The many examples of excessive force are not only egregious because of the racism involved, but also excessive use of lethal force endangers us all. The lack of justification and accountability threatens the integrity of the judicial system. The extreme militarization of police should be a red flag to all of us. It illustrates that we are moving toward a police state.
Rallies were held in Duluth and Superior on Friday, July 15, 2016, to remember recent killings, including the five police officers killed in Dallas. They were organized by supporters of the Black Lives Matter movement. I attended the rally in Superior. I was impressed by the reasonableness of their “demands.”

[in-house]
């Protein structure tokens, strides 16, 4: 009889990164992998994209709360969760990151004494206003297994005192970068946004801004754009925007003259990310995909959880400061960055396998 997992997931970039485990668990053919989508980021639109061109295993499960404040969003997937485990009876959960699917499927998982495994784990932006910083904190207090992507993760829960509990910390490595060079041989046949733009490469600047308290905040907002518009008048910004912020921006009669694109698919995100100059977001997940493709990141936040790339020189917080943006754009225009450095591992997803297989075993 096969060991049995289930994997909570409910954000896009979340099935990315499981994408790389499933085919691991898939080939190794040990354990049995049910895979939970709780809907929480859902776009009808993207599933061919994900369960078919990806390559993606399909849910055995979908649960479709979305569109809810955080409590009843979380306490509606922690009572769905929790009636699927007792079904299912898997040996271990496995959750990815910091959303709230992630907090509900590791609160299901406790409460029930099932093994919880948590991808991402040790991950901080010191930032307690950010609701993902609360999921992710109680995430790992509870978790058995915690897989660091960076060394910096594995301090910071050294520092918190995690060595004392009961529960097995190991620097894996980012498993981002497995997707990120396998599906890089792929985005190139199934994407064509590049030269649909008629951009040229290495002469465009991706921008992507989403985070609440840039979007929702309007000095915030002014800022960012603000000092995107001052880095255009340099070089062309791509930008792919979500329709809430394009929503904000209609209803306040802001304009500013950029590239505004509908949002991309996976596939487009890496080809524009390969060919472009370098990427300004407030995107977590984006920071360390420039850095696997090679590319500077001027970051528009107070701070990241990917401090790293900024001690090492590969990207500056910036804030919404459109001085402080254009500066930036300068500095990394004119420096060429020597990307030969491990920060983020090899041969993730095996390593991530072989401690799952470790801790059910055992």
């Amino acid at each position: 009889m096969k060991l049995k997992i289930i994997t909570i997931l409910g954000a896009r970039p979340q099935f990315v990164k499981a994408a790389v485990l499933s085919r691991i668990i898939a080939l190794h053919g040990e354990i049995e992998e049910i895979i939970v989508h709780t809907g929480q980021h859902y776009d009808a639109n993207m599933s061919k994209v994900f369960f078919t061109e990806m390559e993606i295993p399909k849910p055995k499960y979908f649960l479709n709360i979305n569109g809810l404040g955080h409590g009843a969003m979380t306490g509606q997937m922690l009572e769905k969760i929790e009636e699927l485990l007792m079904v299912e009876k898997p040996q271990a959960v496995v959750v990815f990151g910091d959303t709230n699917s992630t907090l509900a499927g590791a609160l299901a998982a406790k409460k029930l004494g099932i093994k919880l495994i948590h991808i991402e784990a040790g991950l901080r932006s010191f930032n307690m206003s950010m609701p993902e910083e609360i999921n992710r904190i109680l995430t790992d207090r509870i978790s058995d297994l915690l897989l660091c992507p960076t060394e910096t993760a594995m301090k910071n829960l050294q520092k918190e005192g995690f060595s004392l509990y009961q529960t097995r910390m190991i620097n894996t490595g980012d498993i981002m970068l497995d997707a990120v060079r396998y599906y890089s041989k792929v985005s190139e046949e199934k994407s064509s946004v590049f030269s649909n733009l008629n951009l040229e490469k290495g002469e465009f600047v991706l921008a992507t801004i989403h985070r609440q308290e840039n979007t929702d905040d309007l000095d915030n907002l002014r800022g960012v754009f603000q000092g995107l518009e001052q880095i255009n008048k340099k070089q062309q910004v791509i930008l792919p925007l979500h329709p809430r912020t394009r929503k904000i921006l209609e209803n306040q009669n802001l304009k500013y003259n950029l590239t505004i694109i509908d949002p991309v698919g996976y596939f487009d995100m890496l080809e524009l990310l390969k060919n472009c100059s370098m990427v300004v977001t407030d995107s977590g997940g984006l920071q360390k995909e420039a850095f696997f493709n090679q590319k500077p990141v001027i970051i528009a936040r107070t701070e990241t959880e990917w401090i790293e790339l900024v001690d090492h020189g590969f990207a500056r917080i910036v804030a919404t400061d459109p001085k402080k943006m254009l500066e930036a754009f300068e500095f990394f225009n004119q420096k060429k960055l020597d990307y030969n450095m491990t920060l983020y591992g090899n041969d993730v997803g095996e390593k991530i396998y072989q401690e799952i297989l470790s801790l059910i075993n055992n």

The basic objective of the organizers, and the larger national movement, is to stop the use of excessive force.
They want the violence against people of color to stop.
They want to stop the unwarranted racial profiling.
They want police officers who do use excessive force, especially deadly force, to be held accountable.
They want procedures and citizen oversight put in place to ensure change actually happens. The Campaign Zero web has the whole list of demands. I believe these demands are entirely reasonable.
One of the speaker’s at the Superior rally called for the white community to use its “white privilege” to help bring about change.
I never thought of myself as having white or any other type of privilege. I did not inherit wealth. I had no family connections to smooth the way to good jobs. I didn’t move seamlessly into a family business. But neither did I have to fear being racially profiled, discriminated against, or shot at a traffic stop.
So I will be using my “white privilege” to help. I will be contacting my representatives to demand action on these issues. I hope you will do the same in your community.